Sunday, February 3, 2013

'The Precision Jack-Hammer Attack:' A Hunter S. Thompson Super Bowl Reader

(It's Super Bowl Sunday, which means it is time for We Want Marangi's annual re-posting of our look at Hunter S. Thompson's thoughts on one of the most uniquely American institutions, first published in February 2013.)

Hunter S. Thompson wrote about a lot of things -- bikers, bluegrass, police corruption, high-powered weaponry and horse racing, to name a few.

Mostly, and most successfully, though, he wrote about politics and football. At his best, both at the same time.

In particular, presidential elections and Super Bowls were his twin inspirations, regularly scheduled events that embodied what he hated and loved about America and Americans. Even his suicide note was entitled "Football Season is Over."

I'm not going to try to write about his writing here, because doing so would be an exercise in ego and pointlessness, other than to introduce a few of my favorite passages you can enjoy while, or instead of, sitting through the four-hour pre-game show leading up to the epic struggle between the Baltimore Ravens and San Francisco 49ers. It's got to beat getting force-fed yet another fond farewell to Ray Lewis and further exploration of the brotherly love shared by the Harbaughs.

As a recovering sportswriter, I've never read an analysis that captures the profession's spirit, or lack thereof, as this bit from Fear and Loathing on the Campaign Trail '72, a collection of Thompson's Rolling Stone articles on Richard M. Nixon's final run for office:

There is a dangerous kind of simple-minded Power/Precision worship at the root of the massive fascination with pro football in this country, and sportswriters are mainly responsible for it. With a few rare exceptions like Bob Lypstye of The New York Times and Tom Quinn of the (now-defunct) Washington Daily News, sportswriters are a kind of rude and brainless subculture of fascist drunks whose only real function is to publicize & sell whatever the sports editor sends them out to cover. . .

Which is a nice way to make a living, because it keeps a man busy and requires no thought at all. The two keys to success as a sportswriter are: (1) A blind willingness to believe anything you're told by the coaches, flacks, hustlers, and other "official spokesmen" for the team-owners who provide the free booze. . . and: (2) A Roget's Thesaurus, in order to avoid using the same verbs and adjectives twice in the same paragraph.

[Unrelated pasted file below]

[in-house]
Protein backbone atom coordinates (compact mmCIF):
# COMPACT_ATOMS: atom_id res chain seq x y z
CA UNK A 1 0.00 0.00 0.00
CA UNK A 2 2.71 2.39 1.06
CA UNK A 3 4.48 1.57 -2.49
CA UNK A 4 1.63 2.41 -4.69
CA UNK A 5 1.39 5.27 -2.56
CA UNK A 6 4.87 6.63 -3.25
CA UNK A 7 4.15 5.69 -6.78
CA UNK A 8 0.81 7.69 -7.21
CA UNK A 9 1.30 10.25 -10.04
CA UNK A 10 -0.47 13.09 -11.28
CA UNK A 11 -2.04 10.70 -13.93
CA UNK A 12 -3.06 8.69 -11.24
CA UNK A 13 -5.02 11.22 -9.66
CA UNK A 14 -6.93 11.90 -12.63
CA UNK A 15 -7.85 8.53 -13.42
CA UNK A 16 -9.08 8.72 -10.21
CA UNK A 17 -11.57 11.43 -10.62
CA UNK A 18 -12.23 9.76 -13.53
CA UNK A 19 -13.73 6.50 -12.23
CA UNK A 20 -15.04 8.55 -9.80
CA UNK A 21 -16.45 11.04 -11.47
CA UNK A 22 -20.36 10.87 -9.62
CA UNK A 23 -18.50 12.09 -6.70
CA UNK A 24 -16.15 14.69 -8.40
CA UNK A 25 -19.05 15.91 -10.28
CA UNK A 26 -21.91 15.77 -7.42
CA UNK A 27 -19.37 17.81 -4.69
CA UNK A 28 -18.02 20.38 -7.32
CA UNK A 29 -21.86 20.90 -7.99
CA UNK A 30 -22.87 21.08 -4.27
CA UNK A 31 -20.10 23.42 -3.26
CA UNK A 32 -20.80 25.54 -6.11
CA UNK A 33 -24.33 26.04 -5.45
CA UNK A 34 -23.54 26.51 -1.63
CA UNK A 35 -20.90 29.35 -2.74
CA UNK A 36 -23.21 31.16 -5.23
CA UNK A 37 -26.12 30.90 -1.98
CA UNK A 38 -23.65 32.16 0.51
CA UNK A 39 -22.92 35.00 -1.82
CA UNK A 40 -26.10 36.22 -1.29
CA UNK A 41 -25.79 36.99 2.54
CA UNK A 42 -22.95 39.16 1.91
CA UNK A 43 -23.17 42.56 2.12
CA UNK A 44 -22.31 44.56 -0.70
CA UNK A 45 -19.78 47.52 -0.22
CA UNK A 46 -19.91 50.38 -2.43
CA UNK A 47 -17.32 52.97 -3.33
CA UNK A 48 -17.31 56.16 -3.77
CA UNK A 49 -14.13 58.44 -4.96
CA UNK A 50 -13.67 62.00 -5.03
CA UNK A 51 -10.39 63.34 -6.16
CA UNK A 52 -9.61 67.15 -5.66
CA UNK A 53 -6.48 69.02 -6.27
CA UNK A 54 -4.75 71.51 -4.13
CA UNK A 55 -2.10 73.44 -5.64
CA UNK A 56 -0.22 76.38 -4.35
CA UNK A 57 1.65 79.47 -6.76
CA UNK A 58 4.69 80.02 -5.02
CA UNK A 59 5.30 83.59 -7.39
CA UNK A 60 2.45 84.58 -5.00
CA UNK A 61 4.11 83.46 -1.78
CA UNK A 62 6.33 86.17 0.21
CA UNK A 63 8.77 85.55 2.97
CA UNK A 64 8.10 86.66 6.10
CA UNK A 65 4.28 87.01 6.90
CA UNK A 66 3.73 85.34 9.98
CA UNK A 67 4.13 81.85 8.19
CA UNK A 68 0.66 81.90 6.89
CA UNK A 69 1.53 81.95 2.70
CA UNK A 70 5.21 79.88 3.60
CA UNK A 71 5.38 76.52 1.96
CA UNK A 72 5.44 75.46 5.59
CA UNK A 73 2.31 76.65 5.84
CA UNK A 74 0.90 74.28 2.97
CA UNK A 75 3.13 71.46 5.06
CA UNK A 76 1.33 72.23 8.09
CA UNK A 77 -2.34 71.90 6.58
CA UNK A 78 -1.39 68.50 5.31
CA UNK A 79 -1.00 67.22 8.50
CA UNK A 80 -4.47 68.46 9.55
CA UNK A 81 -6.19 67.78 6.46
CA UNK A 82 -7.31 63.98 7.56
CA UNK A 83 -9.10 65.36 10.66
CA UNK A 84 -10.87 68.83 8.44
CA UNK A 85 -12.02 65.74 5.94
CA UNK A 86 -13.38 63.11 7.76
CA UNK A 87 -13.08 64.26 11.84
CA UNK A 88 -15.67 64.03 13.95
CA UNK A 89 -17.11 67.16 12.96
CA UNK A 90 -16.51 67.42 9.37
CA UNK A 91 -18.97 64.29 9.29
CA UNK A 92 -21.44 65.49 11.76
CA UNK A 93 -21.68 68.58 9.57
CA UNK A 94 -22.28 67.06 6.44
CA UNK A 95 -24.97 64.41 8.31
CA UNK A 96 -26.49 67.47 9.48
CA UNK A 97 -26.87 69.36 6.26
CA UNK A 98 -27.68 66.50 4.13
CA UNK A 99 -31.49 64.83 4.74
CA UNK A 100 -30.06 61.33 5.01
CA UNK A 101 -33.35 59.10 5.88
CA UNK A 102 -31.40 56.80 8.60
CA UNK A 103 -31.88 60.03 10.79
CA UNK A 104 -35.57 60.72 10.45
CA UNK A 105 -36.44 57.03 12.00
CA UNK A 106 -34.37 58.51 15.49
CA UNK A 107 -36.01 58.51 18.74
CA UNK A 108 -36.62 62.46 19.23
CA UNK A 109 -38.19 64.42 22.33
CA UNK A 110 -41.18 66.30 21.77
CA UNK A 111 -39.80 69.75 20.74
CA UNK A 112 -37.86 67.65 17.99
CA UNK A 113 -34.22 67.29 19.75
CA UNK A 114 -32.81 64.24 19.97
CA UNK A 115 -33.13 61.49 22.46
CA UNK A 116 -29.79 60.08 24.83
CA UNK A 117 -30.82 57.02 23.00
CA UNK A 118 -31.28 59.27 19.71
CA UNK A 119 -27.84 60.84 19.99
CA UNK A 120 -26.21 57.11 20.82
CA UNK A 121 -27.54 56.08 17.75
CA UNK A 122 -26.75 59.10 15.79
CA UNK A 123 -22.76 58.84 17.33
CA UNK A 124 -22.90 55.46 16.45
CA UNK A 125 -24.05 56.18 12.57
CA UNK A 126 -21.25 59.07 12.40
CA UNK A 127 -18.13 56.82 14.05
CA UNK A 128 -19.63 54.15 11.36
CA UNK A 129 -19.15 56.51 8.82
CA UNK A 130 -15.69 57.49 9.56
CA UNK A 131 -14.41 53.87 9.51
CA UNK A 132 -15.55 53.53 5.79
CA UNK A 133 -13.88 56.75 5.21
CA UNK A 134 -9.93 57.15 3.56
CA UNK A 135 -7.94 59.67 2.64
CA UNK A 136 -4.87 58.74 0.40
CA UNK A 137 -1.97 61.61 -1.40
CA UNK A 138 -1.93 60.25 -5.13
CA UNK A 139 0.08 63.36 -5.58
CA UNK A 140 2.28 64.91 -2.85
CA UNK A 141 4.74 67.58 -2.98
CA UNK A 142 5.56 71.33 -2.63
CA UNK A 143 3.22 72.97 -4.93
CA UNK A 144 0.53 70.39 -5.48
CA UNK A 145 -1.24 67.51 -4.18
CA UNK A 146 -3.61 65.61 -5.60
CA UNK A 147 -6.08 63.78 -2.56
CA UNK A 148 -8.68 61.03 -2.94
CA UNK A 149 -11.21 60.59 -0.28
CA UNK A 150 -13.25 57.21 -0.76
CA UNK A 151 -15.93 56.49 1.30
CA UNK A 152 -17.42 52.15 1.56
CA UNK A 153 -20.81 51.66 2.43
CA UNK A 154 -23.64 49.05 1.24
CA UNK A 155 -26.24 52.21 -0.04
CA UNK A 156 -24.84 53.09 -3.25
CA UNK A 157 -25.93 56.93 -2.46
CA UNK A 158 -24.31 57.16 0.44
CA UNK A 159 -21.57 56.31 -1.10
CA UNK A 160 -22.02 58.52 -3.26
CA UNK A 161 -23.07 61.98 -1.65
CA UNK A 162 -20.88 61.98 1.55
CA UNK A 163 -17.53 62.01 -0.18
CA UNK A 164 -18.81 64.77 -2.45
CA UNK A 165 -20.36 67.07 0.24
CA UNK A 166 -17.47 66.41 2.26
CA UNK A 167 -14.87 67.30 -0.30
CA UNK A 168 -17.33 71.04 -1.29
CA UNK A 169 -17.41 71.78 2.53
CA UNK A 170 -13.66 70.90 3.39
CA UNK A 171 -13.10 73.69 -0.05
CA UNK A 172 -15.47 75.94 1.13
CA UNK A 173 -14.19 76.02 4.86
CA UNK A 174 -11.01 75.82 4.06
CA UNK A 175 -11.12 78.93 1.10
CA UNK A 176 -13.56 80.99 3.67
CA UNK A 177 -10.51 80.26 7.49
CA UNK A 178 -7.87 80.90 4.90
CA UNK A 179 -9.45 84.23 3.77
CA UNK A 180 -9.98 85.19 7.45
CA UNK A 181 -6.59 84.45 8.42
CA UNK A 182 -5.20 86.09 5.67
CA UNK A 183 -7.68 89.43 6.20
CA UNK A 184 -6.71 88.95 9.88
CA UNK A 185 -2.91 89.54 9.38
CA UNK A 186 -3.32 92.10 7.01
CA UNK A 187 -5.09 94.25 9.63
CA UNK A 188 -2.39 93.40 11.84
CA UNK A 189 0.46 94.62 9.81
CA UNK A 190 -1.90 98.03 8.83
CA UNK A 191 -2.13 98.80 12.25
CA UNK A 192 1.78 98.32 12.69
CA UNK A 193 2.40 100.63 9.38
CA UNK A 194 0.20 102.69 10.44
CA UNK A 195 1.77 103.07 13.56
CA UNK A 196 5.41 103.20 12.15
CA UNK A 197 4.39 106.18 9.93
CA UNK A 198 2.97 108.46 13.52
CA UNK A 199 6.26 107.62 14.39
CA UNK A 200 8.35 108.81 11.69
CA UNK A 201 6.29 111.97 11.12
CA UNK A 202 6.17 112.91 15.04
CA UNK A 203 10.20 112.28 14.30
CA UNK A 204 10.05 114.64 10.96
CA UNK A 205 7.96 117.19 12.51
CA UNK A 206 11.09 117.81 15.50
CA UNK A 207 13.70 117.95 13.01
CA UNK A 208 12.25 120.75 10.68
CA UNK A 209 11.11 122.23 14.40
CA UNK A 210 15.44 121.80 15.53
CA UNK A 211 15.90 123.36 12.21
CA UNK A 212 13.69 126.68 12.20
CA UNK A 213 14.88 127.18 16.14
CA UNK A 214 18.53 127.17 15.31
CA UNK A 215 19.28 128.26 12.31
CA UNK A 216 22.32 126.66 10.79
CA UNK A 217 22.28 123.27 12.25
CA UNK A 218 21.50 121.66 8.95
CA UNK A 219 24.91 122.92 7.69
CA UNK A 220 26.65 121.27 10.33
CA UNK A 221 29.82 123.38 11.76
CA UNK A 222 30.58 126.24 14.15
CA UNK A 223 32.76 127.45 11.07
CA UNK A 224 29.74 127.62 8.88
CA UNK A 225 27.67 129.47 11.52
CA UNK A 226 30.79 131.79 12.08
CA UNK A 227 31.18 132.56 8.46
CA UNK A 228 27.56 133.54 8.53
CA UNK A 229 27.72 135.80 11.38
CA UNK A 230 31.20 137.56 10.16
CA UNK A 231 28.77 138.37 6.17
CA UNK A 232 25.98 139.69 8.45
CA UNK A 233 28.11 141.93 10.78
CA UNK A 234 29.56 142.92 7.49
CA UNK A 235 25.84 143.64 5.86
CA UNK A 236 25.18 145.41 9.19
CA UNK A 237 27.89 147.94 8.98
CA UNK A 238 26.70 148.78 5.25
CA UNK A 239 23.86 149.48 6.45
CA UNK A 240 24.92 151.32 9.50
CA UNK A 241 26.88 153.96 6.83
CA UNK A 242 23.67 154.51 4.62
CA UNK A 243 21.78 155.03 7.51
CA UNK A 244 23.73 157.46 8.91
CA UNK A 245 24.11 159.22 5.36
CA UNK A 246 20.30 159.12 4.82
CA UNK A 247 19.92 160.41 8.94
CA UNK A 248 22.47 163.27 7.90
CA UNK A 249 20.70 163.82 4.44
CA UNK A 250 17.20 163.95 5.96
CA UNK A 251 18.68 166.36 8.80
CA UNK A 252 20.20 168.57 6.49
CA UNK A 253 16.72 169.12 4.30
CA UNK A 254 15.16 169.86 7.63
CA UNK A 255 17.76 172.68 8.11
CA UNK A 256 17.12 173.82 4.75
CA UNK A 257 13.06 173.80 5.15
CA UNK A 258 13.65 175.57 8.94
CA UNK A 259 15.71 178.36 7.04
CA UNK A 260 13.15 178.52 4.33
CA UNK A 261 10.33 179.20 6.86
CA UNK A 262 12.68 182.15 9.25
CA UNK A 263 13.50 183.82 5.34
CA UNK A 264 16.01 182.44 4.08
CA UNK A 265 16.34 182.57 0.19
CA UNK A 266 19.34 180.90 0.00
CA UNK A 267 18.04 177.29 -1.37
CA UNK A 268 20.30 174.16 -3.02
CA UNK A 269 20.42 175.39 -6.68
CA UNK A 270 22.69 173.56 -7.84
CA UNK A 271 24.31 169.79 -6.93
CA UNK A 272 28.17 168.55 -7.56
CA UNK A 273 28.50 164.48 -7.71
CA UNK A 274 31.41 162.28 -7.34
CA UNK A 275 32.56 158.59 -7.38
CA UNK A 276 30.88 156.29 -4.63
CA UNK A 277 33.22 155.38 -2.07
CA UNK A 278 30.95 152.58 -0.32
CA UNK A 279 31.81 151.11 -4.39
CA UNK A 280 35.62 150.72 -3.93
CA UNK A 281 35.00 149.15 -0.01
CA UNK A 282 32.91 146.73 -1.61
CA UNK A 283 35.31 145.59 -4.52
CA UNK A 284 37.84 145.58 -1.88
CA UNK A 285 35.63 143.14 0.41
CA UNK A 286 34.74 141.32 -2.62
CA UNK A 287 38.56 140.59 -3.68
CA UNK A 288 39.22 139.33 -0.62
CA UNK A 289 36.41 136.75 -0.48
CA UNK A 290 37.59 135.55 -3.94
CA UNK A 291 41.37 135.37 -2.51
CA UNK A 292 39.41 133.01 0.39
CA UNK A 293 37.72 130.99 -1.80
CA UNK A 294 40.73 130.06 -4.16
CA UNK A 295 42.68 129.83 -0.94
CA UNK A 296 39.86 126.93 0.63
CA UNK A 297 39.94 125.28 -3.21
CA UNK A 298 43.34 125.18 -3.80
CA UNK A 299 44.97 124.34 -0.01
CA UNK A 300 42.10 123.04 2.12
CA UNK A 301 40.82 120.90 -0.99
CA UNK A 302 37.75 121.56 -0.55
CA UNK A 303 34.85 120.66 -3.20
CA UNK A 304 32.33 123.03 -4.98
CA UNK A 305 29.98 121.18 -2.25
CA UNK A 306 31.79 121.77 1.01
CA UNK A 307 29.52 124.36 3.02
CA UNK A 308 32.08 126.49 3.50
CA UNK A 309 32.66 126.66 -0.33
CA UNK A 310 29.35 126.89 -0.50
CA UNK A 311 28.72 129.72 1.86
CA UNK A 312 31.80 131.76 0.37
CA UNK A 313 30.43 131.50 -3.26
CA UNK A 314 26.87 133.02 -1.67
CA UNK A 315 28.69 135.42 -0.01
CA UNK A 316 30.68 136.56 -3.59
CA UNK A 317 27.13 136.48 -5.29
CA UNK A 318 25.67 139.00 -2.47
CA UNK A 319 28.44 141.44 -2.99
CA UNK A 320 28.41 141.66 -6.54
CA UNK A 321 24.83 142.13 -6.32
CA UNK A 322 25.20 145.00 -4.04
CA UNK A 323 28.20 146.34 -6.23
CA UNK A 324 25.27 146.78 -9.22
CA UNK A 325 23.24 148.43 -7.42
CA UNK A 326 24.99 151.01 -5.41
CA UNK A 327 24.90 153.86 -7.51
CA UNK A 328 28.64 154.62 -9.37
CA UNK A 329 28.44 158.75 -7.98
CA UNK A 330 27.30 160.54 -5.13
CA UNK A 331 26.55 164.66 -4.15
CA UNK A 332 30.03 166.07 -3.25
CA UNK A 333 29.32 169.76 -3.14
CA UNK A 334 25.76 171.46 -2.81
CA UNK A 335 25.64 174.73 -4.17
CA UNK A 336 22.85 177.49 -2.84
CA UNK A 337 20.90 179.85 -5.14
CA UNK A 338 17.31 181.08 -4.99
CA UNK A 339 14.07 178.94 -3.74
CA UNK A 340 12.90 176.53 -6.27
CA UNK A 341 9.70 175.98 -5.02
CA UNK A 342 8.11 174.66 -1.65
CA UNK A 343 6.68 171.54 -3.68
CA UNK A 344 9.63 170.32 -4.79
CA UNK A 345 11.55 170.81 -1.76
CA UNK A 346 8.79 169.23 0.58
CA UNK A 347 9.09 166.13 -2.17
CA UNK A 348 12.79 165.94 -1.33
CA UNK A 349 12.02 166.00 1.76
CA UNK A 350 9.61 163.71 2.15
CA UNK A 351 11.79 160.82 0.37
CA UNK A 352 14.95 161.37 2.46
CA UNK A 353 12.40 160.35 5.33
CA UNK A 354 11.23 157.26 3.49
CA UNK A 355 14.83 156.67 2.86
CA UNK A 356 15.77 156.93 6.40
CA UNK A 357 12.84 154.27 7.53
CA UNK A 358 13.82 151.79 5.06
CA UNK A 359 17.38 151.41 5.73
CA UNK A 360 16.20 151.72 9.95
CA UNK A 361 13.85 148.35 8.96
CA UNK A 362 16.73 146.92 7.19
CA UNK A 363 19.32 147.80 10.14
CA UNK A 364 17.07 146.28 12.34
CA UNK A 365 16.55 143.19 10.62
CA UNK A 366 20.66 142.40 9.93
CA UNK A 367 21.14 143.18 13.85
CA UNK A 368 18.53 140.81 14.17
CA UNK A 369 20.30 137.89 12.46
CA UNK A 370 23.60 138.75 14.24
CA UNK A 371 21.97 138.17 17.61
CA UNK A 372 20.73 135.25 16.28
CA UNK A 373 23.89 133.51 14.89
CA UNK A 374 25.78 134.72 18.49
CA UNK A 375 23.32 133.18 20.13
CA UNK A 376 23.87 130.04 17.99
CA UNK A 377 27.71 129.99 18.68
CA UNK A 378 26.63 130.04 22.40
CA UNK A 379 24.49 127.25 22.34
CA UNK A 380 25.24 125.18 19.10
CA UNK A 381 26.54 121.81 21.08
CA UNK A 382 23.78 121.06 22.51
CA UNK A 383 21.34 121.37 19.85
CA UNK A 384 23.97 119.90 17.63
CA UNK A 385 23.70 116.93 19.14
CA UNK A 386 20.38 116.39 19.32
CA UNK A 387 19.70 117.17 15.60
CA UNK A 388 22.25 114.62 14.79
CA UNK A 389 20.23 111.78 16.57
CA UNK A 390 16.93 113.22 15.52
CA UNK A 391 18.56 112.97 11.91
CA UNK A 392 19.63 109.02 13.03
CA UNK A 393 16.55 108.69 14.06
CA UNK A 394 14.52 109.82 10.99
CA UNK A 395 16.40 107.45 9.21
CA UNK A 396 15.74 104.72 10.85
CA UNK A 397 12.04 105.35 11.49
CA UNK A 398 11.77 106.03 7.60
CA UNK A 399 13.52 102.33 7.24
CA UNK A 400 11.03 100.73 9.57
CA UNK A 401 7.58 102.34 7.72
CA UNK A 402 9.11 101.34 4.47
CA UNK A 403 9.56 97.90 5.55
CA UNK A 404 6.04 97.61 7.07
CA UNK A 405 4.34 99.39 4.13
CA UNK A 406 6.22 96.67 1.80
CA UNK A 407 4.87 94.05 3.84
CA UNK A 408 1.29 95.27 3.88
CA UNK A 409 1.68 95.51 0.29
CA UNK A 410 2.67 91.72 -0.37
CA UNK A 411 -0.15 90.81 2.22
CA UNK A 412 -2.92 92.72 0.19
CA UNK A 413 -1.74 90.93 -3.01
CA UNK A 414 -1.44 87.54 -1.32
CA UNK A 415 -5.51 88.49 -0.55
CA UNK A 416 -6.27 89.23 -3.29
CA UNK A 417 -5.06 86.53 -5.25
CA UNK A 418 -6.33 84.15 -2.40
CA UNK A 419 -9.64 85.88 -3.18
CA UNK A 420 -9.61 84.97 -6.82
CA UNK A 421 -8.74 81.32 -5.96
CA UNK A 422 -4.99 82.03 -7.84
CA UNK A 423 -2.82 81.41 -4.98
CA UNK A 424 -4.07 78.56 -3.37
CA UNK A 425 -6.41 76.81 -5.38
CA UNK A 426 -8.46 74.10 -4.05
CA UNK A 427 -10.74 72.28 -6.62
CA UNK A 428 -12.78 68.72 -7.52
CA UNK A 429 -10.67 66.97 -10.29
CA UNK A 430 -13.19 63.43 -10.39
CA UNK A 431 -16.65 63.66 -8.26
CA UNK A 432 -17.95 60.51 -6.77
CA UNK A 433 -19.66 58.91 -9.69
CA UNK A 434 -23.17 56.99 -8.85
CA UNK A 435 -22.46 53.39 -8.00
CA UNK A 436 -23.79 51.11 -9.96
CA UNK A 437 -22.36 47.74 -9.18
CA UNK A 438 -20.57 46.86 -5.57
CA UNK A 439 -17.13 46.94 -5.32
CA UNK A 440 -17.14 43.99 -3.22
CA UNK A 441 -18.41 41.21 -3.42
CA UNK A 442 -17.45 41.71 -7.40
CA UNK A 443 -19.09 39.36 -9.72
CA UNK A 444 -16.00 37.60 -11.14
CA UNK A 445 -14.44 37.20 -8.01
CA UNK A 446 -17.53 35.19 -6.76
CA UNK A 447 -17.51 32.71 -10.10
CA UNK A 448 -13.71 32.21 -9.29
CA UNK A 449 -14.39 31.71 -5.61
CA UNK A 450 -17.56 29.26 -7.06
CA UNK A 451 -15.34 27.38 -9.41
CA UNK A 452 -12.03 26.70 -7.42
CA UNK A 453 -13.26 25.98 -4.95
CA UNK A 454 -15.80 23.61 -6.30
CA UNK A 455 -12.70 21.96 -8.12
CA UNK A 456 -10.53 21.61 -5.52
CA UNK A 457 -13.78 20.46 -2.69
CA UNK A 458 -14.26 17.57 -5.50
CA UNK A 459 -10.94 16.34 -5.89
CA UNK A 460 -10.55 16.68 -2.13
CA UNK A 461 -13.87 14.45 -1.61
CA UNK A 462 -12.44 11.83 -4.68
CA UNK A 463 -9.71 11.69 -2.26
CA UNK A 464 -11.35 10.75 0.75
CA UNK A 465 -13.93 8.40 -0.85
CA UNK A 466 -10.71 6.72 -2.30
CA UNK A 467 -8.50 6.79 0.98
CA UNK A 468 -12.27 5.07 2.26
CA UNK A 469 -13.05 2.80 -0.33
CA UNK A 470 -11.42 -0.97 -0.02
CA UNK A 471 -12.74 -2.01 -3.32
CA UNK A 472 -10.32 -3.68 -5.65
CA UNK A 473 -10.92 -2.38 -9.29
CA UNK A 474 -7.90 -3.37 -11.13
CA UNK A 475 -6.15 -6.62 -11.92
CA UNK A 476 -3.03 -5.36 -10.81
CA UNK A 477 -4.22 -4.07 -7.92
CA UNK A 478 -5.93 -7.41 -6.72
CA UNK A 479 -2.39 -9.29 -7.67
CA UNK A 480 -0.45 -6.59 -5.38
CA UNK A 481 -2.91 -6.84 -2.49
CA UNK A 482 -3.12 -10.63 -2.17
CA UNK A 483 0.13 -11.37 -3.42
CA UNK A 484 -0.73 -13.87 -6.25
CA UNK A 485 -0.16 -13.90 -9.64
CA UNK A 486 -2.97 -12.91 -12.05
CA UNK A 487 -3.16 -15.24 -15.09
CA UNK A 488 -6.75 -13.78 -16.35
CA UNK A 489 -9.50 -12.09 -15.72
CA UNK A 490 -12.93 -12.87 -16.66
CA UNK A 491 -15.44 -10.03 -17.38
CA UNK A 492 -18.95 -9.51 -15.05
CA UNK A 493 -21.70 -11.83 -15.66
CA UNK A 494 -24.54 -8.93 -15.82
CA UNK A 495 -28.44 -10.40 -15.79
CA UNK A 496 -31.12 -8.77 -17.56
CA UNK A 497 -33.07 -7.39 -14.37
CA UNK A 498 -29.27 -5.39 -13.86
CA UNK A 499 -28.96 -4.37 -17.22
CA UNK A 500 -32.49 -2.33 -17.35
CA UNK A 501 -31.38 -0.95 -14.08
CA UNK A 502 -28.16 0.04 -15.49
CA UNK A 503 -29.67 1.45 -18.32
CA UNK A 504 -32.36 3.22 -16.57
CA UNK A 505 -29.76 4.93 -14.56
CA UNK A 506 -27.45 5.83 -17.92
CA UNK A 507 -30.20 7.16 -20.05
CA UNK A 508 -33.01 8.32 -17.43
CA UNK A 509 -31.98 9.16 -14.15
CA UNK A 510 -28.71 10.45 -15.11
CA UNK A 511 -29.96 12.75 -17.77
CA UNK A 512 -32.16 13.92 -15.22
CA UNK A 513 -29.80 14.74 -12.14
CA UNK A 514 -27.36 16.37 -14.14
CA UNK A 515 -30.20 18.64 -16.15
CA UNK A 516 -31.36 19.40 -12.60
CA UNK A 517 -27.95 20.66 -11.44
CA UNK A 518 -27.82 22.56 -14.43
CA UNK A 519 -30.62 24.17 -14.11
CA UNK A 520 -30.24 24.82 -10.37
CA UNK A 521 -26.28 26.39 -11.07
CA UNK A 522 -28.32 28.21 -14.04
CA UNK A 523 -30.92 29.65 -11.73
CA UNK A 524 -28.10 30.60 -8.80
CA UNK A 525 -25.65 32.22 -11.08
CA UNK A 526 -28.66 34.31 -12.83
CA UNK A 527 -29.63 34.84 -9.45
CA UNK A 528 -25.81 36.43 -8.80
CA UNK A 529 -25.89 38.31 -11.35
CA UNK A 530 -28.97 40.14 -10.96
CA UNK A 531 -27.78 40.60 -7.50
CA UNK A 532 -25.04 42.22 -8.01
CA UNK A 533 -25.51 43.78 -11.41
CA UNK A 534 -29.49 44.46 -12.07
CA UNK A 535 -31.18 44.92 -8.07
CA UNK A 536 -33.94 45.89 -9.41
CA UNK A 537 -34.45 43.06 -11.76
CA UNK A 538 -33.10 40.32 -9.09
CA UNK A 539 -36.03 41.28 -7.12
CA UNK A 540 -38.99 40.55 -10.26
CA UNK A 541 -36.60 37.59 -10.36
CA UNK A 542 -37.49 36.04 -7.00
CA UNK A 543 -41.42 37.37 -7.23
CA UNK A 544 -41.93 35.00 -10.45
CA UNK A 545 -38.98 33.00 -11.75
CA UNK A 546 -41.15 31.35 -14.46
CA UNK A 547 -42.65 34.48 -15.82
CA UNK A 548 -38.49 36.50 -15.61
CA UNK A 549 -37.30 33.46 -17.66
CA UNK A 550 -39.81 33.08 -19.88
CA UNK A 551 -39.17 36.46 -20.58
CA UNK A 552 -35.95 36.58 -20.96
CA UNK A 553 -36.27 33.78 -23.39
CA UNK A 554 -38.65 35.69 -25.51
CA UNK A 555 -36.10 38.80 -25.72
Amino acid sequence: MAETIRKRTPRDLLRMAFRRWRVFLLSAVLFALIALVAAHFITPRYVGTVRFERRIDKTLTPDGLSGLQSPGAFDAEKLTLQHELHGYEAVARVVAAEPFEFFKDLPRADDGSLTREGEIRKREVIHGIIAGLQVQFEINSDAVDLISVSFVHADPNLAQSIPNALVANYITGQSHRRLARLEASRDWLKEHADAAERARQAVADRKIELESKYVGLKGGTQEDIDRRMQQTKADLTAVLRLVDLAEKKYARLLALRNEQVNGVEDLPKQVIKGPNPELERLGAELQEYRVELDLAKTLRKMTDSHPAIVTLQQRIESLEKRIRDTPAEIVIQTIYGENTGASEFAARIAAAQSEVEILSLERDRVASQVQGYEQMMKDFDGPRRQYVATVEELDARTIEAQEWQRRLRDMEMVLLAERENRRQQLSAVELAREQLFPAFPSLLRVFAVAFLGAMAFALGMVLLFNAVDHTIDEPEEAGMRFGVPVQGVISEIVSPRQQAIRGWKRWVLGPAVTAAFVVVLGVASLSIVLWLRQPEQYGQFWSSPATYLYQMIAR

Even a sports editor, for instance, might notice something wrong with a lead that said: "The precision-jackhammer attack of the Miami Dolphins stomped the balls off the Washington Redskins today by stomping and hammering with one precise jackthrust after another up the middle, mixed with pinpoint precision passes into the flat and numerous hammer-jack stomps around both ends. . ."

Right. And there was the genius of Grantland Rice. He carried a pocket thesaurus, so that "The thundering hoofbeats of the Four Horsemen" never echoed more than once in the same paragraph, and the "Granite-grey sky" in his lead was a "cold dark dusk" in the last lonely line of his heart-rending, nerve-ripping stories. . .

There was a time, about ten years ago, when I could write like Grantland Rice. Not necessarily because I believed all that sporty bullshit, but because sportswriting was the only thing I could do that anybody was willing to pay for.

A few paragraphs earlier, Thompson served up a brutal parody of every hack who ever filed a game story (present company included):

They came together on a hot afternoon in Los Angeles, howling and clawing at each other like wild beasts in heat. Under a brown California sky, the fierceness of their struggle brought tears to the eyes of 90,000 God-fearing fans.

They were twenty-two men who were somehow more than men.

They were giants, idols, titans. . .


They stood for everything Good and True and Right in the American Spirit.

Because they had guts.

And they yearned for the Ultimate Glory, the Great Prize, the Final Fruits of a long and vicious campaign.

Victory in the Super Bowl: $15,000 each.

They were hungry for it. They were thirsty. For twenty long weeks, from August through December, they had struggled to reach this Pinnacle. . . and when dawn lit the beaches of Southern California on that fateful Sunday morning in January, they were ready.

To seize the Final Fruit.

They could almost taste it. The smell was stronger than a ton of rotten mangoes.